As already stated above, the master to be copied must transmit or reflect the radiation. It has been found that many documents are made from paper which transmits and/or reflects ultraviolet radiation comparatively poorly. In view of the contradictory requirements for document-copying machines, a compromise must therefore be made: it is therefore preferred to use lightsensitive papers the maximum sensitivity of which lies between 380-and 440 nm and a radiation source having a maximum of the emitted radiation between these two values.

Document-copying machines generally use as radiation sources mercury vapour discharge lamps including a luminescent layer provided on a support, which layer converts a great part of the ultraviolet radiation produced in the mercury vapour discharge into radiation of longer wavelength. Thus, as described above, the maximum emitted radiation energy must preferably be in the wavelength range between 380 and 440 nm. This is, for example, the case'with the very frequently used substance, calcium tungstate. The conversion efficiency of the ultraviolet radiation of the mercury vapour discharge into radiation between 380 and 440 nm. is however, comparatively small for this substance, because the emission spectrum is very wide and hence much radiation energy is emitted at wavelength outside this range. In addition the absorption spectrum of most light-sensitive papers is considerably narrower than'this range. As a result of these two causes only a comparatively small part of the total radiation energy emitted by the calcium tungstate is efficiently used by the sensitive paper.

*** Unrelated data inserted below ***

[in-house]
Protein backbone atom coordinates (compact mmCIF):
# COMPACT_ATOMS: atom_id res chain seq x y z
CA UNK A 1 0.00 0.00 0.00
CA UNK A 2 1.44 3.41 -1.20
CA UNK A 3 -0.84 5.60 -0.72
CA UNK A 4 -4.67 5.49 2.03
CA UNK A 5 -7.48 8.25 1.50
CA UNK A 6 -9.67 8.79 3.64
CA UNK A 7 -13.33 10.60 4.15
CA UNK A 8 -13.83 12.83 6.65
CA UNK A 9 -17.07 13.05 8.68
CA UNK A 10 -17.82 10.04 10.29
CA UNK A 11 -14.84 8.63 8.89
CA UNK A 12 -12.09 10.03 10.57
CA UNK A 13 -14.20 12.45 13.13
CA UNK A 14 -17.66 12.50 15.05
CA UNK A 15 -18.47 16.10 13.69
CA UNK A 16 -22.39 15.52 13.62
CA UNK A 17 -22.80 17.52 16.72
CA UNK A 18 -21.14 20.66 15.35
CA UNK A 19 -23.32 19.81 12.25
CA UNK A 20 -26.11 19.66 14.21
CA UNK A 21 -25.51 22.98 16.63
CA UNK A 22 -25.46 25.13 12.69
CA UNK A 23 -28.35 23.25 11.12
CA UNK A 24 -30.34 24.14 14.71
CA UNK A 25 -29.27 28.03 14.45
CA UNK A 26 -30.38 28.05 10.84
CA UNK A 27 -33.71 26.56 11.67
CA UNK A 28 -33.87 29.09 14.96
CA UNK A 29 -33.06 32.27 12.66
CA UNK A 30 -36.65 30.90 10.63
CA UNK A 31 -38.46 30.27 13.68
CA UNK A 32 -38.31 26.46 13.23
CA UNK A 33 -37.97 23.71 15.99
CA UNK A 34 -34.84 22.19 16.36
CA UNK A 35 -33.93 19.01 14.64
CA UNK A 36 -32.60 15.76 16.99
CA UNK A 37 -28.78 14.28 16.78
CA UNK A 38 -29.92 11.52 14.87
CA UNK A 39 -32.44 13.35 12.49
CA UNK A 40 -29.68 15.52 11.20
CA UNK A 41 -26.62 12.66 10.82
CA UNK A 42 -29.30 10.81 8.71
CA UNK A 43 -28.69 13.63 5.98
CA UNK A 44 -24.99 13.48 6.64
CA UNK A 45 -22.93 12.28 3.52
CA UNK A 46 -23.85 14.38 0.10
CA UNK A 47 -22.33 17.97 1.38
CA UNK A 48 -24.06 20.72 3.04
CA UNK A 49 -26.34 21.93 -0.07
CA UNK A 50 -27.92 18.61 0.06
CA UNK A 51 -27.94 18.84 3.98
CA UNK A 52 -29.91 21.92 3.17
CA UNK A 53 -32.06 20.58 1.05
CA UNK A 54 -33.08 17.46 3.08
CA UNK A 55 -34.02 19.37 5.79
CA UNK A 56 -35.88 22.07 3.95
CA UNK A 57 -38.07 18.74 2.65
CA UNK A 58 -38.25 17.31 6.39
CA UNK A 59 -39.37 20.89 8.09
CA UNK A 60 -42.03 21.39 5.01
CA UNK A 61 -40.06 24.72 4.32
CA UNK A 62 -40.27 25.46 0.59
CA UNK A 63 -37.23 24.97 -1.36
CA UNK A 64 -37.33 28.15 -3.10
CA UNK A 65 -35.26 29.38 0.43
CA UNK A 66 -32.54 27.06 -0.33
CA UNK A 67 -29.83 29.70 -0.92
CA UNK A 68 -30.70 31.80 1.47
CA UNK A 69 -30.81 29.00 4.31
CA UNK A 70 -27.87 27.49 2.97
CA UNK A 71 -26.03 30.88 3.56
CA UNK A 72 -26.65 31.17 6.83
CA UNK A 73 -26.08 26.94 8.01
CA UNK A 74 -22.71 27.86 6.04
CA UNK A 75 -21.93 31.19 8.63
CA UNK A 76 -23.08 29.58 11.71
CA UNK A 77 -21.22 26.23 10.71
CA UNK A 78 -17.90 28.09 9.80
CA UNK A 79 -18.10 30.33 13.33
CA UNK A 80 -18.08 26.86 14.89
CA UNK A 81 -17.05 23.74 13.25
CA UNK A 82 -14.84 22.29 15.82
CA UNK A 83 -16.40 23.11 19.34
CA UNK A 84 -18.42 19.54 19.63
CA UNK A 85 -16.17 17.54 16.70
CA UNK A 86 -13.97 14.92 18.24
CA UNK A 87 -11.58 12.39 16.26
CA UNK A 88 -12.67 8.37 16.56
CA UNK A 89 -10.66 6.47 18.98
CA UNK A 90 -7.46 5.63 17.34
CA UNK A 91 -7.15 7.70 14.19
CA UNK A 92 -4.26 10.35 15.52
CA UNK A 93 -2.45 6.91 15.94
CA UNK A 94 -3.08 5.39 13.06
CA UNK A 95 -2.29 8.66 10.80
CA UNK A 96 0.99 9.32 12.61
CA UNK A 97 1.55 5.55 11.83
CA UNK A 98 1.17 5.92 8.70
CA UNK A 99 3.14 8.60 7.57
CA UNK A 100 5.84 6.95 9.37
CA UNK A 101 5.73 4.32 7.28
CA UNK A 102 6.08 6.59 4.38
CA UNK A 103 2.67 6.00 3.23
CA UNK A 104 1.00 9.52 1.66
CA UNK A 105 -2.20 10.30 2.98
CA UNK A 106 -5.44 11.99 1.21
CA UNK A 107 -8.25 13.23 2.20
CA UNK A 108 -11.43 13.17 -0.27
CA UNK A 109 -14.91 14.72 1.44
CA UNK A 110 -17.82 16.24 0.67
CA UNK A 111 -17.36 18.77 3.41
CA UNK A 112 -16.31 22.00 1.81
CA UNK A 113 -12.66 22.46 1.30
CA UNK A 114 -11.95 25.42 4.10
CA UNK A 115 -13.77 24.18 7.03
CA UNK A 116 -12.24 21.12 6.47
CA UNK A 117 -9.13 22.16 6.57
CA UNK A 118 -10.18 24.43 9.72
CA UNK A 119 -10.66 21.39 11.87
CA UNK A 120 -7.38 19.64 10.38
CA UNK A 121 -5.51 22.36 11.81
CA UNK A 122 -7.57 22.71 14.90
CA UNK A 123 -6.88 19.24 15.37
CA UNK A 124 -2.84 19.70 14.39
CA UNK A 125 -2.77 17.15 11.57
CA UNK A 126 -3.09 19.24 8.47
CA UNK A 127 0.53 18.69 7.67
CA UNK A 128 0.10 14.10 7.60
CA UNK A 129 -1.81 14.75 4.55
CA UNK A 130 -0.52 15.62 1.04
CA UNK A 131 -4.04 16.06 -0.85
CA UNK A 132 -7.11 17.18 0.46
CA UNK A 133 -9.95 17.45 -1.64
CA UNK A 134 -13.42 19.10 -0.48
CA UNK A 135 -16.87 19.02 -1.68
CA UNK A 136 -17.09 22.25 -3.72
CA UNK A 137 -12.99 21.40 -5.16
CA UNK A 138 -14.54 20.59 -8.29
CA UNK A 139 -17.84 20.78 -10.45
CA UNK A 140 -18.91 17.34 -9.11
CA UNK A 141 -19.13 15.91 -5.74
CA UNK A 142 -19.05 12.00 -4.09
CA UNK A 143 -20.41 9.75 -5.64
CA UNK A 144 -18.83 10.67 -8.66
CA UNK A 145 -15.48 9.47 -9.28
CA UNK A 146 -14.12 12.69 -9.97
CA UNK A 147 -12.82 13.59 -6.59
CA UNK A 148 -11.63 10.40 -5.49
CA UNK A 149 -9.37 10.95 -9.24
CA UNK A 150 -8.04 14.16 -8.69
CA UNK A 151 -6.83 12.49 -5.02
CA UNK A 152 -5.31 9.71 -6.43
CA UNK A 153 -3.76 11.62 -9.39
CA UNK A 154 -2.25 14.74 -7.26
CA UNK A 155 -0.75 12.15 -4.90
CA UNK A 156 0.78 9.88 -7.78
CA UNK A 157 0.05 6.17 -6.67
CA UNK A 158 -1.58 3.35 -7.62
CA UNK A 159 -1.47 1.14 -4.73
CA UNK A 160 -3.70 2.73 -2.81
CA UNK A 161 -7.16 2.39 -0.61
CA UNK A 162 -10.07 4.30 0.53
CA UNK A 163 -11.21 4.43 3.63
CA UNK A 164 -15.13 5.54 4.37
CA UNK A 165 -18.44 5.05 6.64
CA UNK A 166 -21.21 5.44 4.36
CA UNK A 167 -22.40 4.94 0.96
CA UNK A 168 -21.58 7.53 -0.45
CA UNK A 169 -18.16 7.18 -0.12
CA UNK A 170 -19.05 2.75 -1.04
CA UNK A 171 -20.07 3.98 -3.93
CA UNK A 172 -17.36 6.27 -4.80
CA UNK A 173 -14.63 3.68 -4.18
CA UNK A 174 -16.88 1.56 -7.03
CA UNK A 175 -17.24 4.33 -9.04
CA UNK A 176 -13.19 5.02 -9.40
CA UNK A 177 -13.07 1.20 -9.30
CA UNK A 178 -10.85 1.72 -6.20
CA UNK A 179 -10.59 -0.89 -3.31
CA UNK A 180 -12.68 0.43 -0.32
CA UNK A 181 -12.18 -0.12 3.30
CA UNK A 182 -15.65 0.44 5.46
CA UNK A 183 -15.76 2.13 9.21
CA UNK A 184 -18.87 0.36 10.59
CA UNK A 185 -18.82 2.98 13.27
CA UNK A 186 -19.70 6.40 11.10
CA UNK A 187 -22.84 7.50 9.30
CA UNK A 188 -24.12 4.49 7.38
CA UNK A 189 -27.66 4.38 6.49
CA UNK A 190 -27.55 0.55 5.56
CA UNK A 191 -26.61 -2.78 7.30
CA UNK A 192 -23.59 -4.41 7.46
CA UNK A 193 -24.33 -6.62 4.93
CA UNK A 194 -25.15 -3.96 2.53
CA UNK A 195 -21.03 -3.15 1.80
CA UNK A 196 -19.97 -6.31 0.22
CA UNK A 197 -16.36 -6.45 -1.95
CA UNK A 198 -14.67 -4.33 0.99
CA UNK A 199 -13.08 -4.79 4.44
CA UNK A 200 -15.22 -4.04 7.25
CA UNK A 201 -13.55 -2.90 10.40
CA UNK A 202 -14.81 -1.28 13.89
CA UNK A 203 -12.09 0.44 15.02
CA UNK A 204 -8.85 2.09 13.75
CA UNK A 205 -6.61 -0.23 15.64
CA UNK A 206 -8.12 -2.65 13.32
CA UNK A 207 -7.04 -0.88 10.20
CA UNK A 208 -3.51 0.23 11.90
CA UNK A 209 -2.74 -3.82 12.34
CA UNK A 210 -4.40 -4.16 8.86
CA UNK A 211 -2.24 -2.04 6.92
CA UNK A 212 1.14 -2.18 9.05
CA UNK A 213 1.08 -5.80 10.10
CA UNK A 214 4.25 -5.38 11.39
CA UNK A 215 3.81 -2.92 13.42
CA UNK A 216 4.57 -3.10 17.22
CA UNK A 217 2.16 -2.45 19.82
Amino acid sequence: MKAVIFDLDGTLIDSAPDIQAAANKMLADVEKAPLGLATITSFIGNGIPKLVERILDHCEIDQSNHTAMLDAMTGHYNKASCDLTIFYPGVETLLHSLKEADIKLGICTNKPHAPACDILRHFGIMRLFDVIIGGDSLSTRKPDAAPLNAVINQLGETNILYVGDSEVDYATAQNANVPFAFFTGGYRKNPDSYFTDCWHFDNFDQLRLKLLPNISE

A further luminescent substance, which is very frequently used, is a lead-activated silicate of strontium, barium and magnesium. The emission spectrum of this substance is not very wide when excited by the ultraviolet radiation of a mercury vapour discharge and hence is more suitable for adaptation to the absorption spectrum of a radiation-sensitive paper; the maximum emission of this substance lies, however, at 355 nm. and is therefore less suitable to be transmitted or reflected by the paper of most documents. In spite of this fact, the substance is very frequently used on account of the nar row emission band and the strong radiation.

A low-pressure mercury vapour discharge lamp according to the invention includes a luminescent material provided on a support and is characterized in that this luminescent material is an alkaline earth boratephosphate activated by bivalent europium and having the following composition.

in which0 s x s 0.5 and 0.003 s p s 0.15.